technology and eye

Is Cisco’s eye on FireEye?

Cisco is emerging as a cybersecurity player of note, with the relevant, strategic cybersecurity acquisitions to boot.

Its cybersecurity business is reported to contribute USD748 million in revenue, compared to the overall business’ total revenue of USD12 billion.

But, with acquisitions of cybersecurity vendors like Duo Security and Open DNS already chalking up a total amount of nearly USD3 billion, surely Cisco is ramping up to be a bigger cybersecurity player than it already is. Cisco already posts double digit percentage growth annually, compared to annual growth percentage of  pure-play vendors like Check Point.

Considering the unique area of IT that it provides solutions for; the network from silicon to architecture to even software, surely it also has to increase the breadth and relevance of its cybersecurity portfolio to protect the network end-to-end.

And it has done this over the years, not just with its “Security Everywhere” strategy that sees them bundling security solutions with their networking hardware.

Besides this, Cisco has also executed more buys, some notable ones being SourceFire, ThreatGrid, IronPort, Cognitive Security, Lancope and so on.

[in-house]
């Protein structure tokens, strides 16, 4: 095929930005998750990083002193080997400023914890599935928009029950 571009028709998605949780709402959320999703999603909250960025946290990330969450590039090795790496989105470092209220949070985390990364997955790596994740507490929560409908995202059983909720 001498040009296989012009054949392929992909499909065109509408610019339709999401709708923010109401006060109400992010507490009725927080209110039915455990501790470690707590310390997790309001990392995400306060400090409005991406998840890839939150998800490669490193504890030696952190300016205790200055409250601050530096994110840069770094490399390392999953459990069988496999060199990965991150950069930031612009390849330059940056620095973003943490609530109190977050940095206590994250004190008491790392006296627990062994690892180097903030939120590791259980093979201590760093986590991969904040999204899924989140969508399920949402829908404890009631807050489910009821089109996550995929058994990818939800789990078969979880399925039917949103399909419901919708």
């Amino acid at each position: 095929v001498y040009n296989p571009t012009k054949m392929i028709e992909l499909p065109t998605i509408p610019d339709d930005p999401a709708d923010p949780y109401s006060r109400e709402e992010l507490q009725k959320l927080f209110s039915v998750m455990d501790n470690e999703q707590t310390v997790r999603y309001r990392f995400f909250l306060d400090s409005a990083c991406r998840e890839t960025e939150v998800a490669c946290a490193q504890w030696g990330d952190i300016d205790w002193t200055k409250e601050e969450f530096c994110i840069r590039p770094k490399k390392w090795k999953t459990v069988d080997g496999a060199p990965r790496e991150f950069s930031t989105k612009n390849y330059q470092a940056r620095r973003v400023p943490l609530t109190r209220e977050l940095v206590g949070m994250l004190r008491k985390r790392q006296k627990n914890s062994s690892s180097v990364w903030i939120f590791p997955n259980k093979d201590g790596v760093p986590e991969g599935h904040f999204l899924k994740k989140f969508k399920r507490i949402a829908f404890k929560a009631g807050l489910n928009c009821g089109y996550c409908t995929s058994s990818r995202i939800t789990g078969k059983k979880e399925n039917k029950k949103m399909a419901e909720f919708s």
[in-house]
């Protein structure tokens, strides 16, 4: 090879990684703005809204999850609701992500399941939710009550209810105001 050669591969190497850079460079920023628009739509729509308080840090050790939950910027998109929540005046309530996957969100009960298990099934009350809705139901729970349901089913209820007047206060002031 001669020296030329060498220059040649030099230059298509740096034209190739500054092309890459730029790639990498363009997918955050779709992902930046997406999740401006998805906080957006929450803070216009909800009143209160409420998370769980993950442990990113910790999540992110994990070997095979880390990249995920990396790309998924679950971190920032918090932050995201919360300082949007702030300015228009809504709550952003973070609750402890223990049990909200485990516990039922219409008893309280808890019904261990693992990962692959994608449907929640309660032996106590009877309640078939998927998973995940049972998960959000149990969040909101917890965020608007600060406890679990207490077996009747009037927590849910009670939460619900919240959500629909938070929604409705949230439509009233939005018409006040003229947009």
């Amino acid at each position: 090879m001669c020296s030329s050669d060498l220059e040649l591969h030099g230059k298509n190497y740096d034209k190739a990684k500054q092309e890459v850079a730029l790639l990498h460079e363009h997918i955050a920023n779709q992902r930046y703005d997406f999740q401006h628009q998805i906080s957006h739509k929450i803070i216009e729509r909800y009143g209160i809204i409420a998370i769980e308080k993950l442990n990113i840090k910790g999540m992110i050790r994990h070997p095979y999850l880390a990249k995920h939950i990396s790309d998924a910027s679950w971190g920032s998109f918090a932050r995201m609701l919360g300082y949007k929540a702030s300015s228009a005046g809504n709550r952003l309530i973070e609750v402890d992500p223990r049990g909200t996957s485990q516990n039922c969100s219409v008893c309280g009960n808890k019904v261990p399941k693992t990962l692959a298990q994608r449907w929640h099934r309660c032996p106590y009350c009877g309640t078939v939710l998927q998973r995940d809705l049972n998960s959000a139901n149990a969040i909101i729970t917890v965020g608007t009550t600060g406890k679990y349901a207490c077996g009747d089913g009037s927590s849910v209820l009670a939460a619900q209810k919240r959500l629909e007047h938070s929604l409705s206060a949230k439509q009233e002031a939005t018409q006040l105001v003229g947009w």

According to, “Cisco has been deploying the same acquisition strategy for many years… the company buys rather small vendors – relative to its own size – that develop promising technologies.

“It then leverages its huge sales force, portfolio and client base to scale these acquisitions.”

So, with news reports coming around that Cisco may acquire FireEye, many may observe that it’s just Cisco executing their strategy to acquire more technologies, as usual.

However, advises caution, stating that this isn’t the first time there is speculation around Cisco acquiring FireEye or some other tech company. Events will remain uncertain till there is official  announcement.

“But before taking any action on such rumours, investors should first check whether the target company corresponds to Cisco’s strategy and portfolio,” the article pointed out.

Nasdaq had rationalised that despite FireEye’s fast growing cloud-based business, it still generates a majority of its revenue (52.6-percent in 2019) from legacy hardware that mostly deal with advanced security threats.

In other words, its legacy hardware is becoming less and less relevant in a business landscape that is slowly but surely shifting their apps and infrastructure to the cloud.

There is also mention of FireEye’s consultancy service, but Nasdaq views this as requiring human resources which can’t scale like cloud-based solutions can. Some of FireEye’s cloud-based security solutions also overlap with Cisco’s, for example endpoint protection and email security.

But, is this the whole picture as to why FireEye isn’t a good fit for Cisco?

Might we be leaving out other factors that would attest to the contrary?

If not FireEye this time, then who else would best complement Cisco’s cybersecurity portfolio, if any?